About Us

With this blog, I would like to tell you more about this programming language, its history, uses, and advantages and disadvantages for programmers, as well as share top resources on learning Ruby and Ruby development. Ruby is a programming language, which is dynamic, object-oriented and reflective. It was designed and developed by Yukihiro Matsumoto. Having first appeared 21 years ago, in the year 1995, it had its most recent version 2.3.0 released in December 2015, just about two months ago.

The creators of Ruby admitted that it follows the principles of good user interface design. In fact, they hope to enhance programmers’ productivity with fun elements in the process. The programming language is more oriented towards what human users need from a design, rather than what computers and machines want.

The principle Ruby follows is called POLA, principle of least astonishment. Amateur users might think that POLA refers to having fewer amount of differences between Ruby and other programming languages. In fact, the principle stresses out the importance of minimizing the confusion of the experienced users of the language. Matsumoto, the creator of Ruby wanted it to become the language that he himself will enjoy using and that the other programmers would consider fun as well.


The features of Ruby include duck and dynamic typing, default arguments, cooperative fibers and native threads, exception handling, garbage collection, strict Boolean rules, facilitation of met programming, code embed in strings, custom dispatch behavior, lexical generators, closures, and iterators. The language also contains notation for symbols, arrays, and regular expressions, operator overloading, implementation on all major platforms, large library, with modules for JSON, YAML, OpenSSL, FTP, HTTP, Tk, XML, CGI, RSS, zlib, and curses, and variable scope defined by four levels: instance, class, local and global.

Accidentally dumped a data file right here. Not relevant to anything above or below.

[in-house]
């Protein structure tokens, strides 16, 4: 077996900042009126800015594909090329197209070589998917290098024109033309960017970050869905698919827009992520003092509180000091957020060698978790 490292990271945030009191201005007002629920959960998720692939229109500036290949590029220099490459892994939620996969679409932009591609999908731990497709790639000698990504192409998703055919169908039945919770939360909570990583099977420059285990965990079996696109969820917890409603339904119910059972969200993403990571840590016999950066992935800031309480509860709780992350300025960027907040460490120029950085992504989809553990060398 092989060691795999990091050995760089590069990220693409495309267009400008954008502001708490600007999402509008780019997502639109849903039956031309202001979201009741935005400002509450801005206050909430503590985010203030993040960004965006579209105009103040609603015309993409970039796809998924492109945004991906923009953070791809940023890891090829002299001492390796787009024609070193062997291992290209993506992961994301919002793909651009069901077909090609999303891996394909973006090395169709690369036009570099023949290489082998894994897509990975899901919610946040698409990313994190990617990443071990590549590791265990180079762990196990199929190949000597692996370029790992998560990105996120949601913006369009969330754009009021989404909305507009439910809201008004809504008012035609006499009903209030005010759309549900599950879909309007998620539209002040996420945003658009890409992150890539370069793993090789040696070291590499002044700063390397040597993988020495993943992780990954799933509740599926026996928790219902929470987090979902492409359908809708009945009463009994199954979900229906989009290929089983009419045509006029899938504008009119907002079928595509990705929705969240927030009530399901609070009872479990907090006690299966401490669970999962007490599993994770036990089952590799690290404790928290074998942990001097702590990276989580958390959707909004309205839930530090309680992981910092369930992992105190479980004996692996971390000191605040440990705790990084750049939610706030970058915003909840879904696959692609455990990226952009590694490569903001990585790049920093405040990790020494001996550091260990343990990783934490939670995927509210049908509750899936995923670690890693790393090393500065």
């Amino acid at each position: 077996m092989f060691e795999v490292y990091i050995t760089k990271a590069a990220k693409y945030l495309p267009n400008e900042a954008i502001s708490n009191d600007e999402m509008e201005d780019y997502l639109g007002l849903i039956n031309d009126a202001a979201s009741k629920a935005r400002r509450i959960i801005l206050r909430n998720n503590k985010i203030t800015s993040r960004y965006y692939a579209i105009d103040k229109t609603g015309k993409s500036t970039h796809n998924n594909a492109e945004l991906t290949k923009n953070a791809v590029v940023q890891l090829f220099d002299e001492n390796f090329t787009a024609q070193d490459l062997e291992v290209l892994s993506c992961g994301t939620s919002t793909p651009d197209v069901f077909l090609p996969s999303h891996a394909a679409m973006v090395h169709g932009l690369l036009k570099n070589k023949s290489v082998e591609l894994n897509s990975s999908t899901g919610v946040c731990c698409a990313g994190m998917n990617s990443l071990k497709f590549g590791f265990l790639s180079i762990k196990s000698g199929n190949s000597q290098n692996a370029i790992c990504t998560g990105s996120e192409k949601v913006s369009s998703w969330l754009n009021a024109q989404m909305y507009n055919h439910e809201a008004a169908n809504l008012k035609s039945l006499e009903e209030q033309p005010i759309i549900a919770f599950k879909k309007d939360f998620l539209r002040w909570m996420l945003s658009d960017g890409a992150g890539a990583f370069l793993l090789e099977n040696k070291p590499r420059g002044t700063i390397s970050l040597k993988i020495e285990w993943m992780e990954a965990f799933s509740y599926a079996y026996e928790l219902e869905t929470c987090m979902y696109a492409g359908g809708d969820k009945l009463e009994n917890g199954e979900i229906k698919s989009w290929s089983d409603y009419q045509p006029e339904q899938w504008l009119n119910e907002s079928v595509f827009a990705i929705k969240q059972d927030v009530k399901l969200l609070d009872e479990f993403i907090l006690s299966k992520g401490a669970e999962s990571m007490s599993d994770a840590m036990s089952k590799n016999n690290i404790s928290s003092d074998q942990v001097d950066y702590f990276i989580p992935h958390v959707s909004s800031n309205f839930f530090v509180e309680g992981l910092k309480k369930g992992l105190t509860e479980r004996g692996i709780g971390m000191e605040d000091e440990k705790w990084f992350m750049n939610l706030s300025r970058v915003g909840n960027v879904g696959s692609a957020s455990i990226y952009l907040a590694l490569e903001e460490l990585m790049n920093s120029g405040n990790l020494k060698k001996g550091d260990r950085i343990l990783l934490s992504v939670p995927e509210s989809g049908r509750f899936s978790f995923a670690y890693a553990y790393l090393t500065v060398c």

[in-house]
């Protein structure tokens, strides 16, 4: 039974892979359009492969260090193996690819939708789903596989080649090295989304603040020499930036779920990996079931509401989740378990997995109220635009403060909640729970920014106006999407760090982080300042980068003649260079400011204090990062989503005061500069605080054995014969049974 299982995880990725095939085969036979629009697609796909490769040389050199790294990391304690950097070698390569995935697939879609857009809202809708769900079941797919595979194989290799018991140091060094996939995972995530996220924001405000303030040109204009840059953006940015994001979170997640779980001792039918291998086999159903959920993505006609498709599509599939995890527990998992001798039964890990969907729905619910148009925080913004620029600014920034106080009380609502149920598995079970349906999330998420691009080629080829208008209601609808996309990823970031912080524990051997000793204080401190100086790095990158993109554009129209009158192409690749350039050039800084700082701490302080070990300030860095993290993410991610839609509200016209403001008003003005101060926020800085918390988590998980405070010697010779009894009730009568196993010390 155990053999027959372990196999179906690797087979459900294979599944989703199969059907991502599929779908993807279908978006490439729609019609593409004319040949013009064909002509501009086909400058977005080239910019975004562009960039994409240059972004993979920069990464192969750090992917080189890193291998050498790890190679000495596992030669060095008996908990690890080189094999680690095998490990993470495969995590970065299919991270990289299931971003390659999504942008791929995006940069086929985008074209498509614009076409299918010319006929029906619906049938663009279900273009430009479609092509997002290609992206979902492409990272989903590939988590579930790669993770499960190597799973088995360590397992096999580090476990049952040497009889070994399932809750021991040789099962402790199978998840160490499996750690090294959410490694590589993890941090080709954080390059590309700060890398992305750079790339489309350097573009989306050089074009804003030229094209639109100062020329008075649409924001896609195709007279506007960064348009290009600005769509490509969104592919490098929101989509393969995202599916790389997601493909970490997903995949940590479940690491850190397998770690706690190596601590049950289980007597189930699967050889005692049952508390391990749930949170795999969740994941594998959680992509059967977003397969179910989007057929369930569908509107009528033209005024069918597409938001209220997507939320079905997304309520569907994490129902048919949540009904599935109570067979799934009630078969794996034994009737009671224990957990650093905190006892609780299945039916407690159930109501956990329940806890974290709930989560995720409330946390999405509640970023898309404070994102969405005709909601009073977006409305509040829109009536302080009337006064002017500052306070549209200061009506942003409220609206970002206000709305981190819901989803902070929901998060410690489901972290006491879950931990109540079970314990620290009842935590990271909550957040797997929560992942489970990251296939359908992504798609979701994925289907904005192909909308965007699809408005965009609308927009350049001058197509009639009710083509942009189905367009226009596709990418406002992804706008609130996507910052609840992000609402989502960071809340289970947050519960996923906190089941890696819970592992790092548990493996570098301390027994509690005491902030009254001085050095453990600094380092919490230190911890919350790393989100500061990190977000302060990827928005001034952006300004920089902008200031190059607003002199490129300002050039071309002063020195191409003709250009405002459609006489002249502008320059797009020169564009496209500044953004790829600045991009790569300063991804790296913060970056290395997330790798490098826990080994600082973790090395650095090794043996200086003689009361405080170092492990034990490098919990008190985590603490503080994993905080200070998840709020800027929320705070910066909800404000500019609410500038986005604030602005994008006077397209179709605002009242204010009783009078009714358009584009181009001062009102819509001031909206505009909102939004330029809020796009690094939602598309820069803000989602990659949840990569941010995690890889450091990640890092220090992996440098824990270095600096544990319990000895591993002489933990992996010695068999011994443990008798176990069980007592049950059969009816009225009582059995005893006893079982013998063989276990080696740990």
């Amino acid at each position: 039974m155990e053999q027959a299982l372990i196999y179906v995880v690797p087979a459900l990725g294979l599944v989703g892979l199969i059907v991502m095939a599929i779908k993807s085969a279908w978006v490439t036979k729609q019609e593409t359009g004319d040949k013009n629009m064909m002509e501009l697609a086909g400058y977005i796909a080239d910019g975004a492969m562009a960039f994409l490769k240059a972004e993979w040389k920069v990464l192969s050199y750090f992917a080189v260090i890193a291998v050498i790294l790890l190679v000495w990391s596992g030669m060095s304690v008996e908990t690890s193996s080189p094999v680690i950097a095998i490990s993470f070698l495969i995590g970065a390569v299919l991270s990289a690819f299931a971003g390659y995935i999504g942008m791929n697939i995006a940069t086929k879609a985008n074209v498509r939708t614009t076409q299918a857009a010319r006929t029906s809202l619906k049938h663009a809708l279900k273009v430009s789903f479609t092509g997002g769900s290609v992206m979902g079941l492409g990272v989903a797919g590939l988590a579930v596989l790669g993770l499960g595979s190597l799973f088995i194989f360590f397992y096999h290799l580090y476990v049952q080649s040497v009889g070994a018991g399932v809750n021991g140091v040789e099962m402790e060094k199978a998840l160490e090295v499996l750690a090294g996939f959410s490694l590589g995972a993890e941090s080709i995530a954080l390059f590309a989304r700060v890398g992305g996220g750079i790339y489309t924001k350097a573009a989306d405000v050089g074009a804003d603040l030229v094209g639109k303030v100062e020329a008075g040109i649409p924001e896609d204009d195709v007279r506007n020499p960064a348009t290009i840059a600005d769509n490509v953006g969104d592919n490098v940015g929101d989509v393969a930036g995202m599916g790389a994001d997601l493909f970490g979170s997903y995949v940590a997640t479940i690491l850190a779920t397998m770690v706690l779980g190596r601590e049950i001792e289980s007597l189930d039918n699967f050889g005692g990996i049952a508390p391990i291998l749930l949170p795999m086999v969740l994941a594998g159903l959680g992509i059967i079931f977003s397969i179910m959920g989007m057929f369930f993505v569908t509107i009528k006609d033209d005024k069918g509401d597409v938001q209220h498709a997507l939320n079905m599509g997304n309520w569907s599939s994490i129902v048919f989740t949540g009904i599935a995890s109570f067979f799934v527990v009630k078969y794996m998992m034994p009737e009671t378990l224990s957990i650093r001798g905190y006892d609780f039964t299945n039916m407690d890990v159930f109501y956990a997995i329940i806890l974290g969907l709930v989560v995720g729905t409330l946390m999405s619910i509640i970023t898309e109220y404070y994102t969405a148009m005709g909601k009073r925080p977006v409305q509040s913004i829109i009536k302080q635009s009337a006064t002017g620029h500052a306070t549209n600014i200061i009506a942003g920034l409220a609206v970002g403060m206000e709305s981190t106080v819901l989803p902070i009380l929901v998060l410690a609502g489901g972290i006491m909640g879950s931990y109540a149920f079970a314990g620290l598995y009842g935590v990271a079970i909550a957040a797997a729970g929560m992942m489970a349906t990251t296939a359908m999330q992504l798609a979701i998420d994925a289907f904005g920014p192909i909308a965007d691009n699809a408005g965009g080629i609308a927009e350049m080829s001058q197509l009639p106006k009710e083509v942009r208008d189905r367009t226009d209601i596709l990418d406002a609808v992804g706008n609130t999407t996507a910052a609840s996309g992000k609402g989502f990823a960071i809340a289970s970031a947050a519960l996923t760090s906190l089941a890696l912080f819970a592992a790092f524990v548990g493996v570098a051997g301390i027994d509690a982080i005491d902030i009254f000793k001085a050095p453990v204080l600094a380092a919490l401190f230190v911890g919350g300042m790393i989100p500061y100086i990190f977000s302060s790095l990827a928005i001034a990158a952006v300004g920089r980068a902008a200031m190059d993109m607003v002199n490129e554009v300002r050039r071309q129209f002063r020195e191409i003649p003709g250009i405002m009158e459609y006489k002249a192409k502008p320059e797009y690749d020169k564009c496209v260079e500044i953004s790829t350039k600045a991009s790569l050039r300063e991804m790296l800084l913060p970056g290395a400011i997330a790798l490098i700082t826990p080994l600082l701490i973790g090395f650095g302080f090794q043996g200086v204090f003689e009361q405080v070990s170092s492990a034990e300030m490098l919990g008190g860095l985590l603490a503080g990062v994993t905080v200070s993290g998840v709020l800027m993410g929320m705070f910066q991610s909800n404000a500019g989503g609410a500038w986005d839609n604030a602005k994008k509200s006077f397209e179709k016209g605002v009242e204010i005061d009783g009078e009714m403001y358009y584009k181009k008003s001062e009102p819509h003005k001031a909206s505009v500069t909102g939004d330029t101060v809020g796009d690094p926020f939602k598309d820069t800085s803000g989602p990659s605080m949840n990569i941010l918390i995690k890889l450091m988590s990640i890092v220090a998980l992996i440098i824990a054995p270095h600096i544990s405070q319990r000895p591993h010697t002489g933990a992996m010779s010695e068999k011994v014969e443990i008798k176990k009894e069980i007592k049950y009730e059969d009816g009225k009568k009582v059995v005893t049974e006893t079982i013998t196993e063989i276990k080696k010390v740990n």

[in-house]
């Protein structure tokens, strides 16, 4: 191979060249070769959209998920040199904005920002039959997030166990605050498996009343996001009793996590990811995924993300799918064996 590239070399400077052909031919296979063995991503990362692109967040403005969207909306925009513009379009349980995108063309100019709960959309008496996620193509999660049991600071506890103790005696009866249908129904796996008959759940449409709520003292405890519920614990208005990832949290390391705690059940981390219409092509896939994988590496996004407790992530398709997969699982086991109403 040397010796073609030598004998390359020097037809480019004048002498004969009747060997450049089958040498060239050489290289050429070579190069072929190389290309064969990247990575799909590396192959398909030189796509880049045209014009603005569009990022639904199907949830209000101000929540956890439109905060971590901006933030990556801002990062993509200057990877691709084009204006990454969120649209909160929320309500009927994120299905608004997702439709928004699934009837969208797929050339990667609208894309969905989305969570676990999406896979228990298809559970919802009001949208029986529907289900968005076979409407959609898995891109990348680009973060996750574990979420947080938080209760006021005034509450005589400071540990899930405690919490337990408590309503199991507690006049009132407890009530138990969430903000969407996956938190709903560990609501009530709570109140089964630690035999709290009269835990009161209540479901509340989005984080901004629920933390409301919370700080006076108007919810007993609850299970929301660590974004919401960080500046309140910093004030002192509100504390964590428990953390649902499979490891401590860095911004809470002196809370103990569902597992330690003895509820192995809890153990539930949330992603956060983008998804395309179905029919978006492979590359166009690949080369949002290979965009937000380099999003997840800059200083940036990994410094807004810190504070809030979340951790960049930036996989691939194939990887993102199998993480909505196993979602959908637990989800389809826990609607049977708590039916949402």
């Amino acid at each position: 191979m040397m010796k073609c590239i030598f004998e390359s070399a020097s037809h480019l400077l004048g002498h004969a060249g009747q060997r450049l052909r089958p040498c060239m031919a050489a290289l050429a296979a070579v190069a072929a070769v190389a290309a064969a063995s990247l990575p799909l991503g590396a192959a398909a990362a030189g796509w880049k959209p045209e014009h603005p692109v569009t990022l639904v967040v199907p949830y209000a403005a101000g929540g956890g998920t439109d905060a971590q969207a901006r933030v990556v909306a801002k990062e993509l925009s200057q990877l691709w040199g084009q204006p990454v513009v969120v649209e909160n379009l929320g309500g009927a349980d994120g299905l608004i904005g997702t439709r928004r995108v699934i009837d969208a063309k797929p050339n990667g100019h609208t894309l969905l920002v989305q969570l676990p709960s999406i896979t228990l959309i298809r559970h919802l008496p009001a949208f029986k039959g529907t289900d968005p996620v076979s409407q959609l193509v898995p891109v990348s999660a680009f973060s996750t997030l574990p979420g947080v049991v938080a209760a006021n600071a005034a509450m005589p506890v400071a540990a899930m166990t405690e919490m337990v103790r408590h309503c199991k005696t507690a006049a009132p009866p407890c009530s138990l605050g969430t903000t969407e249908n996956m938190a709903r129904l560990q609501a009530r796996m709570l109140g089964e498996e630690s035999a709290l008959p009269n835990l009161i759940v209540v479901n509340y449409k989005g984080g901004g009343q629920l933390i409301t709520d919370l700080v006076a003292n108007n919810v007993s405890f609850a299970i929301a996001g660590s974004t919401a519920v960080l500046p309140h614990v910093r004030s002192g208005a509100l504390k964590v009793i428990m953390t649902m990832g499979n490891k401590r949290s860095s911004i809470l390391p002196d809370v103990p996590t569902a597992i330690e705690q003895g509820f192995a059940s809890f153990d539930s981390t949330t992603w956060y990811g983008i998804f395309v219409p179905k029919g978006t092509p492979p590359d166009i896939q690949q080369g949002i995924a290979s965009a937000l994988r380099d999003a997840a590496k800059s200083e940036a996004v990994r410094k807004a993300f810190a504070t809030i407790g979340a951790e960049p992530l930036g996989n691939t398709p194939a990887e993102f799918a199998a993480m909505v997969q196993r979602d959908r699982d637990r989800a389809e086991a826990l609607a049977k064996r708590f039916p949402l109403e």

Many programming languages define some elements, classes and instances, such as Booleans, integers or “null”, as primitives. Ruby, however, is object-oriented and it treats every value as an object. All variables in Ruby have connections to objects. There are methods that are called on an object, and those methods are functions. Ruby is interestingly multi-paradigm: it combines functional programming with procedural programming, supporting metaprogramming, reflection and introspection.

Ruby’s syntax somehow reminds of other languages, such as Perl and Python. Keywords signal definitions of classes and methods, and the blocks of the code can be signalized by either keywords or braces. Expression and statement is the same thing in Ruby, and it is recommended to use a line break at the end of a statement or an expression. Identifiers have to be capitalized because the syntax is case-sensitive. When variables are capitalized, Ruby treats them as constants. When using floating point literals, you have to surround the decimal point with digits on both sides; otherwise, the language will not recognize them as floating point literals.

Ruby can seem strict, especially in terms of its syntax, but it is easy to learn and fun to use. If you are interested in this programming language, read other posts in my blog to find more information about it.